I have to admit, the last steep part was tough, it was tiring, but when you wake up at 50m in Burnaby, ascending the same day a 2500 m mountain has a few effects on you. I didn’t t feel sick, just a bit short breathed, but it was one of those good feelings, that remind you that you are alive and that you are somewhere special.
Summit! After 5 hours of steep climbing. Fantastic views, We had caught up to the group of three skiers who nicely took pictures of all 4 of us. They took off and skied down and we stayed a bit to discuss our two options: Back track or the Rohr bowl?
After 2.5 seconds of deliberation the majority decided to attempt the Rohr bowl, circuit hikes are the best and we had good AVI gear. We were not the first one to go in the bowl so we thought it would be ok.
We checked our beacons and straped well our shovels and probes on us and start heading down.
What an amazing snow, our friend Len was the one really enjoying his skis now after his unpleasant ascent in the forest. The snow sounded good and felt stable although it had been in the sun for at least 4 hours. We stayed on the skiers tracks. There were some parts where the snow was shallow and I know that those are the areas that are most prone to start an avalanche. When it was not steep we just spread out. But on a few parts in went in the 40 degrees, so we went one at a time, ready to rescue someone, in case…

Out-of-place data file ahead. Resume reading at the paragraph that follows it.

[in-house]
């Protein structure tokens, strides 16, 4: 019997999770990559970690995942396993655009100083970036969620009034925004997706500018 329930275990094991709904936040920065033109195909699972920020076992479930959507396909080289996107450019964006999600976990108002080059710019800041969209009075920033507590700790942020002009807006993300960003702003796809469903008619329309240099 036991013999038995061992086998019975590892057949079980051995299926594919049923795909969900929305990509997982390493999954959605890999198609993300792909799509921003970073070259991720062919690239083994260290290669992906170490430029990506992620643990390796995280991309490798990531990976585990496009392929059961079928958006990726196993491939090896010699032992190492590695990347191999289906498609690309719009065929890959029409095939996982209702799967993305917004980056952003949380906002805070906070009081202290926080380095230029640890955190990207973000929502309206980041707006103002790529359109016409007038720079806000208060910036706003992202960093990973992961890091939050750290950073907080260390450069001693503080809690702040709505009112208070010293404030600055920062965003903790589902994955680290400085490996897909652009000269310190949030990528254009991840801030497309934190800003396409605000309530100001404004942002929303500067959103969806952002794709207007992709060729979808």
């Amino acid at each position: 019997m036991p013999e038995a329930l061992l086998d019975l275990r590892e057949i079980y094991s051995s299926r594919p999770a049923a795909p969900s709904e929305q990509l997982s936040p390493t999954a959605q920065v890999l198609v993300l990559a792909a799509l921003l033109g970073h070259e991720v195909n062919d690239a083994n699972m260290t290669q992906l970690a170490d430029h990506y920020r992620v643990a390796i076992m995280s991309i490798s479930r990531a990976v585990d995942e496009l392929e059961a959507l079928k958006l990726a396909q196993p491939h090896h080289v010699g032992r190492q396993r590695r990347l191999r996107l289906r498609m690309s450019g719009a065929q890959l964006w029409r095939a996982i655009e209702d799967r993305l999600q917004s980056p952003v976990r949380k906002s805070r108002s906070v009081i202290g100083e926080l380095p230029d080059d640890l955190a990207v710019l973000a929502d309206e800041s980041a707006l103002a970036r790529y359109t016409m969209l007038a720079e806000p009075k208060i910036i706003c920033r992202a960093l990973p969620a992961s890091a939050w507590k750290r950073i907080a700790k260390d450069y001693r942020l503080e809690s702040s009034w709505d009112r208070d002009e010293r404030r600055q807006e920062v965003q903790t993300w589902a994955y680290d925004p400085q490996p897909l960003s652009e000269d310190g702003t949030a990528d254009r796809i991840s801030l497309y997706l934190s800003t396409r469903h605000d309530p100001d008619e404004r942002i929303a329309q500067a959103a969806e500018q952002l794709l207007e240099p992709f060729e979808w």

On our way down I noticed the steep south slopes on our right, I had a feeling that they were high avalanche risk zones and to never wonder there in those conditions. Well soon after, Todd pointed his finger towards those slopes, and in front of us a avalanche wet slab, probably a size 1 was going down the slope. Maybe 15 km/h and 40 cm deep, nothing scary, but we wer happy to be at least 400 m away from it. Actually there was a lot of avalanche debris from those slopes, a good reminder of the nature of the are. We quickly made it to Rohr lake. And enjoyed a nice lake traverse and were surprised by the steepsnees of the slope going to Marriott creek. We met with more skiers enjoying their day on that slope, doing some runs. They told us they were sleeping high up there, probably – 10 at night, more courageous people out there. We traversed towards the south trying to make it back to the trail. We made it to the debris area, an opened area that I felt was very prone to Avi risk, We ran through it although at this part of the day I was getting a bit tired. We finally made it to the logging road and we felt our adventure was coming to an end. I tried to step on Lens skis and slide behind him, it kind of worked for 20 m but his ice axe was dangerously threatening my eyeball. After 8 hours of fantastic climbing we made it back to the car. Although I had lost a precious peace of jewelry, I was happy I had lived another amazing day in my life, something I will take with me to my grave.